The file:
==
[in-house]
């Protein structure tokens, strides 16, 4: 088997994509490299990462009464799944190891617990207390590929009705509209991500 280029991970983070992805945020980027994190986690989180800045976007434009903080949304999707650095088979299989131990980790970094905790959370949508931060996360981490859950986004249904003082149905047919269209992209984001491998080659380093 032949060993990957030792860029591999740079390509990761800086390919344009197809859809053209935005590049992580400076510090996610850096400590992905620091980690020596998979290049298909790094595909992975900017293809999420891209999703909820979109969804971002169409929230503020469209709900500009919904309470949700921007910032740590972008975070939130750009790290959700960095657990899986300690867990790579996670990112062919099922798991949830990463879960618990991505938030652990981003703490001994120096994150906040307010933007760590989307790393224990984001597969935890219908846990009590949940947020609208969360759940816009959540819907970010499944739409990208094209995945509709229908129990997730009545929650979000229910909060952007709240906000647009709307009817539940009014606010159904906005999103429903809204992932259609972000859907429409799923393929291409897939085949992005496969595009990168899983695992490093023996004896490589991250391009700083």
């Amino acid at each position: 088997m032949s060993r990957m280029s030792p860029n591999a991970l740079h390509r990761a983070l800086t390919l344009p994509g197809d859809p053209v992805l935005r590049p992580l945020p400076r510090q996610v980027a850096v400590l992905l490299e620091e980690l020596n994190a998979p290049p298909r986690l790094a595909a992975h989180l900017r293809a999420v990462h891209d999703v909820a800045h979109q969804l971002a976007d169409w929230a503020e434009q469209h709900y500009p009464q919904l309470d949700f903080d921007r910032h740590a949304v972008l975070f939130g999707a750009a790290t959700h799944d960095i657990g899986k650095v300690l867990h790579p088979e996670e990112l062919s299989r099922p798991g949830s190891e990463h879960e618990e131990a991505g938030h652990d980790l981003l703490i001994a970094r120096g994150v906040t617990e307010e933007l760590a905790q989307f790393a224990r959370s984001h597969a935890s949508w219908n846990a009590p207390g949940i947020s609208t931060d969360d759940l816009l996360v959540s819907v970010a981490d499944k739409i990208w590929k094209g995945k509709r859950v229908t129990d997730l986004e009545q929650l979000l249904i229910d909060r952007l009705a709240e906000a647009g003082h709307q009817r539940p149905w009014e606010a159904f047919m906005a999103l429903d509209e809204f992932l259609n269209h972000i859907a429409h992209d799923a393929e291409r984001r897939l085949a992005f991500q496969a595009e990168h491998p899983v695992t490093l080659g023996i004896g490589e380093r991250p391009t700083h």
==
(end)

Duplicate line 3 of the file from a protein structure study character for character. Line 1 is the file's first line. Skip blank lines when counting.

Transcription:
């Amino acid at each position: 088997m032949s060993r990957m280029s030792p860029n591999a991970l740079h390509r990761a983070l800086t390919l344009p994509g197809d859809p053209v992805l935005r590049p992580l945020p400076r510090q996610v980027a850096v400590l992905l490299e620091e980690l020596n994190a998979p290049p298909r986690l790094a595909a992975h989180l900017r293809a999420v990462h891209d999703v909820a800045h979109q969804l971002a976007d169409w929230a503020e434009q469209h709900y500009p009464q919904l309470d949700f903080d921007r910032h740590a949304v972008l975070f939130g999707a750009a790290t959700h799944d960095i657990g899986k650095v300690l867990h790579p088979e996670e990112l062919s299989r099922p798991g949830s190891e990463h879960e618990e131990a991505g938030h652990d980790l981003l703490i001994a970094r120096g994150v906040t617990e307010e933007l760590a905790q989307f790393a224990r959370s984001h597969a935890s949508w219908n846990a009590p207390g949940i947020s609208t931060d969360d759940l816009l996360v959540s819907v970010a981490d499944k739409i990208w590929k094209g995945k509709r859950v229908t129990d997730l986004e009545q929650l979000l249904i229910d909060r952007l009705a709240e906000a647009g003082h709307q009817r539940p149905w009014e606010a159904f047919m906005a999103l429903d509209e809204f992932l259609n269209h972000i859907a429409h992209d799923a393929e291409r984001r897939l085949a992005f991500q496969a595009e990168h491998p899983v695992t490093l080659g023996i004896g490589e380093r991250p391009t700083h």